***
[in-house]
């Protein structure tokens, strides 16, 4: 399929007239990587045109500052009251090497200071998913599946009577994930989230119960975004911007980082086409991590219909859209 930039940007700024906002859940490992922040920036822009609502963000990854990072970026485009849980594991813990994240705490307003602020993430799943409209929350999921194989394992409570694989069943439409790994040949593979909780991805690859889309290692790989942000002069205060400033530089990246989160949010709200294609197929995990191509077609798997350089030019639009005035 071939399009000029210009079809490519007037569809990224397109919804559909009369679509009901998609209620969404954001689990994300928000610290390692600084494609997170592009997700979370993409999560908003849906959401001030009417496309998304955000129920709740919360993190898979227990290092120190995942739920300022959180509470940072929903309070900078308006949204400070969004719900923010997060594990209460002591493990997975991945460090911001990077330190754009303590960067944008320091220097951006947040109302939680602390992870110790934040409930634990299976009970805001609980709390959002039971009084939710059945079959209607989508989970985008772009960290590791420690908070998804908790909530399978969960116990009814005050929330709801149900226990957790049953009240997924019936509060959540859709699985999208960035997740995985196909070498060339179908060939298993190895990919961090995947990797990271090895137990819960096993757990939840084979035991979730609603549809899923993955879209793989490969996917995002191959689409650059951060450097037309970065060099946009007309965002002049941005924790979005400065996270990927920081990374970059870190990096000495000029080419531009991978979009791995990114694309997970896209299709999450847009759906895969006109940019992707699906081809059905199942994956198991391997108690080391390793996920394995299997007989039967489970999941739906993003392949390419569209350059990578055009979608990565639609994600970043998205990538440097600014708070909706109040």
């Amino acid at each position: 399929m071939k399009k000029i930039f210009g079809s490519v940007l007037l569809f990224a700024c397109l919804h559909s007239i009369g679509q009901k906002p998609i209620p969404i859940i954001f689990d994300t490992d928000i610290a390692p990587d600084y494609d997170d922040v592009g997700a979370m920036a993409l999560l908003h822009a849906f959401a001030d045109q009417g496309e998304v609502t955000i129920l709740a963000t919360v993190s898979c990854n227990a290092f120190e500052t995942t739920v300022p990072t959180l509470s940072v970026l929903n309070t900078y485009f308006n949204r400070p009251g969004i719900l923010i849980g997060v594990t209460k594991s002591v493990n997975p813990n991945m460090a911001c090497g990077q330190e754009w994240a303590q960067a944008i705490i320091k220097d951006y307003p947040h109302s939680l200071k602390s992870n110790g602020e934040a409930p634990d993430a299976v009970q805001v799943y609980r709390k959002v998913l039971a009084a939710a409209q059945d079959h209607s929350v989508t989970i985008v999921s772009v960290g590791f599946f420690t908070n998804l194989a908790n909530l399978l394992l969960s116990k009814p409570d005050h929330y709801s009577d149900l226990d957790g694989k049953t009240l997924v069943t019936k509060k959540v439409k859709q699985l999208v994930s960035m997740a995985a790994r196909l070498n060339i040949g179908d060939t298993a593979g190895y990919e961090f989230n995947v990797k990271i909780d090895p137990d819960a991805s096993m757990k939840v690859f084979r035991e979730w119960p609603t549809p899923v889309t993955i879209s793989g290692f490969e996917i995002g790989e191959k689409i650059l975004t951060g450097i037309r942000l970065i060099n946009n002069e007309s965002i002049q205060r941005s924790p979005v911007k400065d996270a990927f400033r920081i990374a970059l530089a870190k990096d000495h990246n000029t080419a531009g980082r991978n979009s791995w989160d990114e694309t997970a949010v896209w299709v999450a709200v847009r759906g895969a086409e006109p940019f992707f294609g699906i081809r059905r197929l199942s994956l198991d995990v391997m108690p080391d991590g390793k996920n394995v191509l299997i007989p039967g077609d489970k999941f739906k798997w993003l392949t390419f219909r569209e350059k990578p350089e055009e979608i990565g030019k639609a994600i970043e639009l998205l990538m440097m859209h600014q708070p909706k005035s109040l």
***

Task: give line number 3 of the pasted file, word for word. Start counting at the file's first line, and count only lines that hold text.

């Amino acid at each position: 399929m071939k399009k000029i930039f210009g079809s490519v940007l007037l569809f990224a700024c397109l919804h559909s007239i009369g679509q009901k906002p998609i209620p969404i859940i954001f689990d994300t490992d928000i610290a390692p990587d600084y494609d997170d922040v592009g997700a979370m920036a993409l999560l908003h822009a849906f959401a001030d045109q009417g496309e998304v609502t955000i129920l709740a963000t919360v993190s898979c990854n227990a290092f120190e500052t995942t739920v300022p990072t959180l509470s940072v970026l929903n309070t900078y485009f308006n949204r400070p009251g969004i719900l923010i849980g997060v594990t209460k594991s002591v493990n997975p813990n991945m460090a911001c090497g990077q330190e754009w994240a303590q960067a944008i705490i320091k220097d951006y307003p947040h109302s939680l200071k602390s992870n110790g602020e934040a409930p634990d993430a299976v009970q805001v799943y609980r709390k959002v998913l039971a009084a939710a409209q059945d079959h209607s929350v989508t989970i985008v999921s772009v960290g590791f599946f420690t908070n998804l194989a908790n909530l399978l394992l969960s116990k009814p409570d005050h929330y709801s009577d149900l226990d957790g694989k049953t009240l997924v069943t019936k509060k959540v439409k859709q699985l999208v994930s960035m997740a995985a790994r196909l070498n060339i040949g179908d060939t298993a593979g190895y990919e961090f989230n995947v990797k990271i909780d090895p137990d819960a991805s096993m757990k939840v690859f084979r035991e979730w119960p609603t549809p899923v889309t993955i879209s793989g290692f490969e996917i995002g790989e191959k689409i650059l975004t951060g450097i037309r942000l970065i060099n946009n002069e007309s965002i002049q205060r941005s924790p979005v911007k400065d996270a990927f400033r920081i990374a970059l530089a870190k990096d000495h990246n000029t080419a531009g980082r991978n979009s791995w989160d990114e694309t997970a949010v896209w299709v999450a709200v847009r759906g895969a086409e006109p940019f992707f294609g699906i081809r059905r197929l199942s994956l198991d995990v391997m108690p080391d991590g390793k996920n394995v191509l299997i007989p039967g077609d489970k999941f739906k798997w993003l392949t390419f219909r569209e350059k990578p350089e055009e979608i990565g030019k639609a994600i970043e639009l998205l990538m440097m859209h600014q708070p909706k005035s109040l």